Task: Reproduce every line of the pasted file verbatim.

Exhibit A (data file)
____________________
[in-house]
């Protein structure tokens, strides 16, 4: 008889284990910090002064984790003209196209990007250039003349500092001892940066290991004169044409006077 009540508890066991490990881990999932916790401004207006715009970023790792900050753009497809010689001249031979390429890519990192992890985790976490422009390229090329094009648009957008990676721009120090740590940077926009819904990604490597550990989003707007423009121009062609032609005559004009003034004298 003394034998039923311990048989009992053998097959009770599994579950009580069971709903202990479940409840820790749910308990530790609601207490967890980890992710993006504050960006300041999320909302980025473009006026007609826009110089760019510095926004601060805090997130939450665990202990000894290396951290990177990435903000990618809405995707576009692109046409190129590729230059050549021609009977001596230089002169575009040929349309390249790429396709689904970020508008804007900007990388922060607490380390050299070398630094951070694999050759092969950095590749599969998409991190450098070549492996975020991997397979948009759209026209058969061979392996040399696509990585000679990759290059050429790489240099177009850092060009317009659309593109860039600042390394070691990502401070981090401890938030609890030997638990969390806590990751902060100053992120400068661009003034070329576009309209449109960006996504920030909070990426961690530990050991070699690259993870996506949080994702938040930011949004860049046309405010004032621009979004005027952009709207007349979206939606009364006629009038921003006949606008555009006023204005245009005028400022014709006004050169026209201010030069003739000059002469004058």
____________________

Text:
[in-house]
């Protein structure tokens, strides 16, 4: 008889284990910090002064984790003209196209990007250039003349500092001892940066290991004169044409006077 009540508890066991490990881990999932916790401004207006715009970023790792900050753009497809010689001249031979390429890519990192992890985790976490422009390229090329094009648009957008990676721009120090740590940077926009819904990604490597550990989003707007423009121009062609032609005559004009003034004298 003394034998039923311990048989009992053998097959009770599994579950009580069971709903202990479940409840820790749910308990530790609601207490967890980890992710993006504050960006300041999320909302980025473009006026007609826009110089760019510095926004601060805090997130939450665990202990000894290396951290990177990435903000990618809405995707576009692109046409190129590729230059050549021609009977001596230089002169575009040929349309390249790429396709689904970020508008804007900007990388922060607490380390050299070398630094951070694999050759092969950095590749599969998409991190450098070549492996975020991997397979948009759209026209058969061979392996040399696509990585000679990759290059050429790489240099177009850092060009317009659309593109860039600042390394070691990502401070981090401890938030609890030997638990969390806590990751902060100053992120400068661009003034070329576009309209449109960006996504920030909070990426961690530990050991070699690259993870996506949080994702938040930011949004860049046309405010004032621009979004005027952009709207007349979206939606009364006629009038921003006949606008555009006023204005245009005028400022014709006004050169026209201010030069003739000059002469004058």